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For longer than five centuries, Native Americans have struggled to adapt to colonialism, missionization, and government control policies. This first comprehensive survey of prophetic movements in Native North America tells how religious leaders blended indigenous beliefs with Christianity’s prophetic traditions to respond to those challenges.
Lee Irwin gathers a scattered literature to provide a single-volume overview that depicts American Indians’ creative synthesis of their own religious beliefs and practices with a variety of Christian theological ideas and moral teachings. He traces continuities in the prophetic tradition from eighteenth-century Delaware prophets to Western dream dance visionaries, showing that Native American prophecy was not merely borrowed from Christianity but emerged from an interweaving of Christian and ancient North American teachings integral to Native religions.
From the highly assimilated ideas of the Puget Sound Shakers to such resistance movements as that of the Shawnee Prophet, Irwin tells how the integration of non-Native beliefs with prophetic teachings gave rise to diverse ethnotheologies with unique features. He surveys the beliefs and practices of the nation to which each prophet belonged, then describes his or her life and teachings, the codification of those teachings, and the impact they had on both the community and the history of Native religions. Key hard-to-find primary texts are included in an appendix.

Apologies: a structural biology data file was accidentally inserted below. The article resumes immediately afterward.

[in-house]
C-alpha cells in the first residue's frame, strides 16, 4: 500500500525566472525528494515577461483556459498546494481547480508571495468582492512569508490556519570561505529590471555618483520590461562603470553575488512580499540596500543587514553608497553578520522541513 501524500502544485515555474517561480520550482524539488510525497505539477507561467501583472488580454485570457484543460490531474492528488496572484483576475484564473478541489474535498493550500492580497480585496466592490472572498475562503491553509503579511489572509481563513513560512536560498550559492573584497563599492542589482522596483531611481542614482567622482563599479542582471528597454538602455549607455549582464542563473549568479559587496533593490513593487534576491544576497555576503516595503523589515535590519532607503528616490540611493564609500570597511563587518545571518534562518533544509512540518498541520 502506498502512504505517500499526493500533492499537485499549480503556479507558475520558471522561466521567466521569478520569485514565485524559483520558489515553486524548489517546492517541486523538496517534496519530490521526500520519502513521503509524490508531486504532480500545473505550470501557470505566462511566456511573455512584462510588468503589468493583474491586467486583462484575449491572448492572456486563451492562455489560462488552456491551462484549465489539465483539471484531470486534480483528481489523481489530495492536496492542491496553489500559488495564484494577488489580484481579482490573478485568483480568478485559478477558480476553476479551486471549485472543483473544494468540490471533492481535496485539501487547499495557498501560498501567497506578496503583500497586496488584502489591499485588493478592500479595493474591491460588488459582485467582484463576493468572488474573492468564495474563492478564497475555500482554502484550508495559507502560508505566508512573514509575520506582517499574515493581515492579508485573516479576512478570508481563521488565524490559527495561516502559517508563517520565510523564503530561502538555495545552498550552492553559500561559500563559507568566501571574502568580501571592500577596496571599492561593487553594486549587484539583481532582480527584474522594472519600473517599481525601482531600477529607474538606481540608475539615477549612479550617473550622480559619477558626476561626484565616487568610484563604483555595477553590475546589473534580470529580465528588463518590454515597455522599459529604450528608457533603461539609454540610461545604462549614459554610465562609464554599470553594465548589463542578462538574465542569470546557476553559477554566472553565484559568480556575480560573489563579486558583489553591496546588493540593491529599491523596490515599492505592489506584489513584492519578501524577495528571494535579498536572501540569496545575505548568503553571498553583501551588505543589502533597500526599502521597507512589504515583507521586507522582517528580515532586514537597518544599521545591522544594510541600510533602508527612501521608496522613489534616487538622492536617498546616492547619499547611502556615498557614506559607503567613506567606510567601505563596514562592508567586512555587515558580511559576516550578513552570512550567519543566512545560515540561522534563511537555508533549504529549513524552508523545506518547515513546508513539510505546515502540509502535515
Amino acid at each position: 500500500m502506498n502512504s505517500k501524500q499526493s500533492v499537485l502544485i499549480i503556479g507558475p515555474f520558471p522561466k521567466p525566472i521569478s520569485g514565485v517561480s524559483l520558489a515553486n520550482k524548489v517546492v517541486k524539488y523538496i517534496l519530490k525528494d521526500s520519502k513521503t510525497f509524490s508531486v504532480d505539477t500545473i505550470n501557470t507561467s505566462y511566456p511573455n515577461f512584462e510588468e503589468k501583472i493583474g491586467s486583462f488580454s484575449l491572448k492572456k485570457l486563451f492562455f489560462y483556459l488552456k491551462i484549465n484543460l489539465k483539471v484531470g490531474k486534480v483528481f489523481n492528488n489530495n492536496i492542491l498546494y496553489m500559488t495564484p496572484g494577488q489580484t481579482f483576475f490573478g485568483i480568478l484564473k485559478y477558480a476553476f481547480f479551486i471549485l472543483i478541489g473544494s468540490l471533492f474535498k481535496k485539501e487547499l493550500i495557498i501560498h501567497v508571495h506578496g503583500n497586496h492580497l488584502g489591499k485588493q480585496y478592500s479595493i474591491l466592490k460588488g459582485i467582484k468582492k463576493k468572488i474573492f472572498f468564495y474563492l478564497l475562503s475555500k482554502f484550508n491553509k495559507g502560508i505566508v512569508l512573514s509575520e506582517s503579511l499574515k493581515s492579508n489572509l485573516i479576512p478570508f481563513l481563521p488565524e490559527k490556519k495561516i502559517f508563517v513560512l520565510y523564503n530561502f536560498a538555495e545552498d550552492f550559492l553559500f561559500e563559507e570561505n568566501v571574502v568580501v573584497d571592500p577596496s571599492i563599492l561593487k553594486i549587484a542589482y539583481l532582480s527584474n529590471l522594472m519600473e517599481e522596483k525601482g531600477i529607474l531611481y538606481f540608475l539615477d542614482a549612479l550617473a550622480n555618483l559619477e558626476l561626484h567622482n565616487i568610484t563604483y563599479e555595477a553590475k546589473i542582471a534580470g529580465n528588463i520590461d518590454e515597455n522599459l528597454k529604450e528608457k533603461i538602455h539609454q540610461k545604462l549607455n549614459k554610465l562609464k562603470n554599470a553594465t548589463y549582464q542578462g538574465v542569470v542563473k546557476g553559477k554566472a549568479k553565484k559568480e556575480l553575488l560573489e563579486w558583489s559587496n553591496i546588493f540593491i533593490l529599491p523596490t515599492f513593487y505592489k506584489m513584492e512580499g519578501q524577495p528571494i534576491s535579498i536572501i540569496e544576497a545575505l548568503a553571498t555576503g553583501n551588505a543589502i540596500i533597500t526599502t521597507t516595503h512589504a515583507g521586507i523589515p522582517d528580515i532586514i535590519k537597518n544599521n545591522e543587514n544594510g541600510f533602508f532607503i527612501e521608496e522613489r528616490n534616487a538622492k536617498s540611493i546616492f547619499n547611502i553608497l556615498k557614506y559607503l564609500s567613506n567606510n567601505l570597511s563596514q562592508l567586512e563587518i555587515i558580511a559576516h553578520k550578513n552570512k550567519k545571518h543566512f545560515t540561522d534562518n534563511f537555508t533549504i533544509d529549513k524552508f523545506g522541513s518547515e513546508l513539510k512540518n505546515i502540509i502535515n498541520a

An introduction to an important strand within the rich tapestry of Native religions, Coming Down from Above shows the remarkable responsiveness of those beliefs to historical events. It is an unprecedented, encyclopedic sourcebook for anyone interested in the roots of Native theology.